Although Executive Producer Ronald D. Moore worked on Star Trek: Deep Space Nine, I haven’t been following his re-imagining of Battlestar Galactica because I haven’t had cable TV for the past five years.  Also, knowing that high-def optical discs were on the horizon, I was reluctant to spend big money on TV-on-DVD box sets.  Therefore, not having seen any BSG at all (not even the TV show from the late-1970s), I started spinning Disc 1 with basically no knowledge of the series other than the fact that there are some robots with red eyes.



From what I’ve learned, Battlestar Galactica began life as a three-hour miniseries that was used to test audience waters.  If the miniseries got big numbers, then TV honchos would greenlight it as a regular series.  Well, the show is about to enter its fourth and final season.  I was blown away by the miniseries--it’s probably one of the best programs ever to appear on TV.  It creates a genuine sense of desperation in depicting a civilization’s annihilation, and the acting is filled with believable conviction (even the relative unknowns are credible).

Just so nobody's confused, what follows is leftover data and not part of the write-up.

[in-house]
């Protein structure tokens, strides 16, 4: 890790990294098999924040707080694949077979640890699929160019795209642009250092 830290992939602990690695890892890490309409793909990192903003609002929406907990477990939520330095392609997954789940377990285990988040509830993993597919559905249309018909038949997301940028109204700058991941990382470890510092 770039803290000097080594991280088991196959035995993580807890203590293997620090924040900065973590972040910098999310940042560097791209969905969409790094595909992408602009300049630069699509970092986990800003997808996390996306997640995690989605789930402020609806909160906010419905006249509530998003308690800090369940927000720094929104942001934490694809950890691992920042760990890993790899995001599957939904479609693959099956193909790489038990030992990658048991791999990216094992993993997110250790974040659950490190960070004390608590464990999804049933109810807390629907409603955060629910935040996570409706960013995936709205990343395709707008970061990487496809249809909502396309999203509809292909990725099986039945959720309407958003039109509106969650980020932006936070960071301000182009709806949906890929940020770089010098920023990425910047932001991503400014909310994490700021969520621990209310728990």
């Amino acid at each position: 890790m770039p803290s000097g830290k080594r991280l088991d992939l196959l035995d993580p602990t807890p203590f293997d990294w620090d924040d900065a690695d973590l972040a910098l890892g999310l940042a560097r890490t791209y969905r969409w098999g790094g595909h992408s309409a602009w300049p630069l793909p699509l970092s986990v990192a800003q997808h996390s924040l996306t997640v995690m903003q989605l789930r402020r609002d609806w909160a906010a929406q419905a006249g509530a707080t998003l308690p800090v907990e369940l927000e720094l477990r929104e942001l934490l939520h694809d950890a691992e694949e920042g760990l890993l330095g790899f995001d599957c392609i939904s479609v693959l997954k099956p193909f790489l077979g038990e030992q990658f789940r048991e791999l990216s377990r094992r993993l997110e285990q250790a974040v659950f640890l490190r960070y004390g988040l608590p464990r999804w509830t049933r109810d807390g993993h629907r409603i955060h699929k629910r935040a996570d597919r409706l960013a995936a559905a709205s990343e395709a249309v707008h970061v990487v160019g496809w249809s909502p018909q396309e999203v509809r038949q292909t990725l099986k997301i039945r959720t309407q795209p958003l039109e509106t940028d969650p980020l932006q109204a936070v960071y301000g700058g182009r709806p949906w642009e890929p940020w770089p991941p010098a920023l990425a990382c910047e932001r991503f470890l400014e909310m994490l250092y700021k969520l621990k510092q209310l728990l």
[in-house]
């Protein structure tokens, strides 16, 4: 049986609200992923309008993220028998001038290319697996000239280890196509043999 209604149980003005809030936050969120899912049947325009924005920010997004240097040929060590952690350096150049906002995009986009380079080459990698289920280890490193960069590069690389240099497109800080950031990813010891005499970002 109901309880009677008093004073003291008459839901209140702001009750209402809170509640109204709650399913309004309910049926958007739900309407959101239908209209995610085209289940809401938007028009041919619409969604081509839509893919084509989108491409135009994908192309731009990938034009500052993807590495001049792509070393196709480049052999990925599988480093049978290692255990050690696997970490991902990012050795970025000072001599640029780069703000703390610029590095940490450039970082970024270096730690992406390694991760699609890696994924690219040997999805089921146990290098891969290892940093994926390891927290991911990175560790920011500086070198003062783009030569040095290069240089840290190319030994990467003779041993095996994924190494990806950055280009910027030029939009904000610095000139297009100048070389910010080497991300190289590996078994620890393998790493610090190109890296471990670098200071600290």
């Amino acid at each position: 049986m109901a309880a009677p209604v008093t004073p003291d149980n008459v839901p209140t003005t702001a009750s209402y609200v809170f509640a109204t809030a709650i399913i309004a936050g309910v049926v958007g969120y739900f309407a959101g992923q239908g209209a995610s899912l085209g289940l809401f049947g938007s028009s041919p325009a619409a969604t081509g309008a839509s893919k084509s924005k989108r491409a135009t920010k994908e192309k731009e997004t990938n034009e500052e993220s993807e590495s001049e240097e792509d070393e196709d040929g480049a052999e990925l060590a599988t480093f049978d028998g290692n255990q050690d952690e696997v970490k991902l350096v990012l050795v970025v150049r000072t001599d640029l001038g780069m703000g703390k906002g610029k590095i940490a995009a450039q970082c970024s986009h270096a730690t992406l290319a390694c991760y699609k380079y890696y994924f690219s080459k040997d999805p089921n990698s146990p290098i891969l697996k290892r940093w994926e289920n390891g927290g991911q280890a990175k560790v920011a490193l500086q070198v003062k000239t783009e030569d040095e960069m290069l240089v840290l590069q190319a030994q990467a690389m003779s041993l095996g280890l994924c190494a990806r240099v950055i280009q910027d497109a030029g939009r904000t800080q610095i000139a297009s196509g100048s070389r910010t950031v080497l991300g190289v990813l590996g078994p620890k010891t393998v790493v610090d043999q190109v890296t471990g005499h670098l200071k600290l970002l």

Most of the other episodes are solid examinations of how difficult life must be when a society has to function while living aboard cramped spacecrafts with limited resources.  The best scenes are the action scenes, not for the “usual” reasons but because we see how ragged the humans become when being tailed by relentless, un-tiring Cylons.  The before-and-after moments where the characters learn more about each other also make the action scenes compelling.




Unfortunately, there are some clunkers, the most-obvious being the episode that focuses on the return of a major character’s wife.  The episode is played for laughs, but it’s such a broad farce that I almost shut off my HD DVD player in disgust.  Also, the show seems unsure about what to do with Sharon “Boomer” Valerii, a pilot on the Galactica who turns out to be a Cylon.  (This is NOT a spoiler as the opening credits show her as a Cylon.)  One of Boomer’s clones gets pregnant, one of Boomer’s clones gets depressed, and all of the multiple versions feel like they were shoehorned into the overall story.  I suppose a little patience will bear fruit as the series progresses.